The U.S. Forest Service has closed, for now, those areas of the Nebraska National Forests and Grasslands that were scorched by wildfire over the past week.

But there is good news, the Omaha World-Herald reported.

Battered, but ready to welcome visitors, Chadron State Park reopened Thursday (Sept. 6).

Another area attraction, Hudson-Meng Bison Kill Research and Visitor Center, will reopen Saturday with limitations.

The Forest Service’s closings are being done to protect the public and natural resources while the impact of the fire is assessed, according to a statement Thursday. The forest will be reopened in stages.

Chadron State Park has been closed since last week, when a wildfire swept up to its boundaries.

Crews set a backfire at the park to deprive the wildfire of fuel, and it worked, said Dave Kinnamon, park superintendent. The park’s roughly $7.5 million in buildings and recreational facilities were spared.

“It was a great effort,” he said.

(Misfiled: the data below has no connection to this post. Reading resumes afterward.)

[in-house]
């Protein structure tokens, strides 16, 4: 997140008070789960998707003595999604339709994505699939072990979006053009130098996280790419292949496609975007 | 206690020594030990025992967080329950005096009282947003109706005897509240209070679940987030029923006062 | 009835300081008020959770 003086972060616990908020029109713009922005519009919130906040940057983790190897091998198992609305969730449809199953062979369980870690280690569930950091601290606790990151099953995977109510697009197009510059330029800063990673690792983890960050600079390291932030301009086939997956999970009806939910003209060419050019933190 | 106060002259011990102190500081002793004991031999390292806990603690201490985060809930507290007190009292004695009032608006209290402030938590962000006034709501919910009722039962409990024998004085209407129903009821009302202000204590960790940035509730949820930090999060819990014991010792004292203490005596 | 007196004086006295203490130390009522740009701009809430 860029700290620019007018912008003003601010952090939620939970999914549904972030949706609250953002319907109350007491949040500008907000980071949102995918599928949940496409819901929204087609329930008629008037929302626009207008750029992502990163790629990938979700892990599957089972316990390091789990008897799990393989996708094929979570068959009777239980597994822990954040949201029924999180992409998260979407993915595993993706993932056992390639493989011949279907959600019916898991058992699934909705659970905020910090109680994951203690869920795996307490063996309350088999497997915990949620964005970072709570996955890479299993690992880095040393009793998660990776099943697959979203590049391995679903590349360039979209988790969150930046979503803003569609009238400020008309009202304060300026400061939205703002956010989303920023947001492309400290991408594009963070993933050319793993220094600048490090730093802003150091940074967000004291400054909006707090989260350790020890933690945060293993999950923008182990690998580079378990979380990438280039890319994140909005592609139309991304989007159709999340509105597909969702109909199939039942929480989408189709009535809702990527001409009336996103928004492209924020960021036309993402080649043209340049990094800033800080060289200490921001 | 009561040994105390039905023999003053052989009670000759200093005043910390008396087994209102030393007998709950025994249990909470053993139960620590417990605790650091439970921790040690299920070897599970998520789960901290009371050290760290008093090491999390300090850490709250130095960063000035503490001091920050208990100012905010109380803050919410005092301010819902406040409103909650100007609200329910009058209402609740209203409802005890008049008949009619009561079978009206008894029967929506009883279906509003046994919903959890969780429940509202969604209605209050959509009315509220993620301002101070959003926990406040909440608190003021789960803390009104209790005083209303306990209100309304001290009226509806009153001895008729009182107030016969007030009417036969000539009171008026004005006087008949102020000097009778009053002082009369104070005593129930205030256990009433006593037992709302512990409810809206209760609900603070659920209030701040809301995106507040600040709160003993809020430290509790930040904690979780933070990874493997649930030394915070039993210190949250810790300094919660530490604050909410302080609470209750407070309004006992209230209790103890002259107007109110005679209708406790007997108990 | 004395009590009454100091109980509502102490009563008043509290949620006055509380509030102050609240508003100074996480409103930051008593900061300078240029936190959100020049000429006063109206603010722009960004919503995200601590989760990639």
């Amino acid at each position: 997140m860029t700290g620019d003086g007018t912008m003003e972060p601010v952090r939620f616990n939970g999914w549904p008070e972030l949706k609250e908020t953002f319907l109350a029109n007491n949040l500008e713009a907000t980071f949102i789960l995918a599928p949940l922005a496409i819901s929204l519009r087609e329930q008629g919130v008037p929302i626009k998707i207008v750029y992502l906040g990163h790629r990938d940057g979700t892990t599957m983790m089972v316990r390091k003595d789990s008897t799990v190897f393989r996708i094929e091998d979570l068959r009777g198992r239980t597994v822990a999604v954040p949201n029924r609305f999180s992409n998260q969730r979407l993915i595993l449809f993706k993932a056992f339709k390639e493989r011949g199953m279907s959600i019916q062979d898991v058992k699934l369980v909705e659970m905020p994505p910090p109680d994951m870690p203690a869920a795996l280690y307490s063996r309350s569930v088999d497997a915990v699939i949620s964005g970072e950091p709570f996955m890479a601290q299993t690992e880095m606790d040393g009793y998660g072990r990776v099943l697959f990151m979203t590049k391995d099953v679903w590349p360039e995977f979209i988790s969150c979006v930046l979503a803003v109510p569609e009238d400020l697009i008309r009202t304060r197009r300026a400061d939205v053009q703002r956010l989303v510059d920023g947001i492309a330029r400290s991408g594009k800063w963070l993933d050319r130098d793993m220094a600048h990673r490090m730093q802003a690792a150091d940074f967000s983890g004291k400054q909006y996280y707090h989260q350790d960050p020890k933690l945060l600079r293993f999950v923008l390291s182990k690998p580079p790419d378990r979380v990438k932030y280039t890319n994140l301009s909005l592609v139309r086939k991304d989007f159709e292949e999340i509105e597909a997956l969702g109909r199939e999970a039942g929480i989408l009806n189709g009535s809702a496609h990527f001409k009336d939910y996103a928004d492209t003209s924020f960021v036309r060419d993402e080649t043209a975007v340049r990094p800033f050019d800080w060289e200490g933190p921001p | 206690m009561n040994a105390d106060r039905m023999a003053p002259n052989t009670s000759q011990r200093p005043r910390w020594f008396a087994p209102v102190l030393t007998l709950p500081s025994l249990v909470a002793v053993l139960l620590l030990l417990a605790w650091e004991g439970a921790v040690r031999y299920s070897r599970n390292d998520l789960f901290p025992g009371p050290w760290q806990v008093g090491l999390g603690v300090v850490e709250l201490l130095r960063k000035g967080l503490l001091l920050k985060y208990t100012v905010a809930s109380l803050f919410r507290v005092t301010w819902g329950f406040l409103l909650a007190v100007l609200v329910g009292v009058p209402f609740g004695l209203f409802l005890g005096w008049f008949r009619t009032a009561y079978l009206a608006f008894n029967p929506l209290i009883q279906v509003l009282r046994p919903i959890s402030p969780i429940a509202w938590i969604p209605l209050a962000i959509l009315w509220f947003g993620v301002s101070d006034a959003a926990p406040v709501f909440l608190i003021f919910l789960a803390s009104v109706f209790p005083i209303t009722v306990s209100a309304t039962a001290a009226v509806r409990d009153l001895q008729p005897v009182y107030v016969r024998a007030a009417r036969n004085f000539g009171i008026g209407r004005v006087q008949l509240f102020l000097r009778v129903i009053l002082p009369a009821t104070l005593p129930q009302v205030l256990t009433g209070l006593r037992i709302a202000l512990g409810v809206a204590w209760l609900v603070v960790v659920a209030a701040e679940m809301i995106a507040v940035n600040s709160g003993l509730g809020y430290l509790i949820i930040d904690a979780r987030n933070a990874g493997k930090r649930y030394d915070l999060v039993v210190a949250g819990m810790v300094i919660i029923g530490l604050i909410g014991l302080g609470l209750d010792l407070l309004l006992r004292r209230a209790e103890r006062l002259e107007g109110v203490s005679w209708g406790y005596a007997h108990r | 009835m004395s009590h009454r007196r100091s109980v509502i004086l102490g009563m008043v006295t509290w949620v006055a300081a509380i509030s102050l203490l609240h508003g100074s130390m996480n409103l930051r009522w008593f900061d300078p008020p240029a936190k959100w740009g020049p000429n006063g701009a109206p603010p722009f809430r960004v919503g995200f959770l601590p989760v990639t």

The controlled burn was set to save the state park and was not part of the larger effort to protect the city of Chadron, said Kirk Nelson, western region parks manager for the Nebraska Game and Parks Commission.

“We were totally absorbed in saving the park,” he said.

Nelson credited the fire crews that fought the wildfire with saving Chadron.

In reopening the park, the commission cautions that air quality could be a problem, especially if winds kick up the ash. Workers are cleaning the cabins, which should be ready for rent next week.

Many of the trees at the state park were damaged by fire, but people still will find beauty there, said a neighbor.

“The place didn’t burn down — things will regenerate,” said David Wyatt, who lives next to the park and walks there daily. “We have lots left. It’s still beautiful.”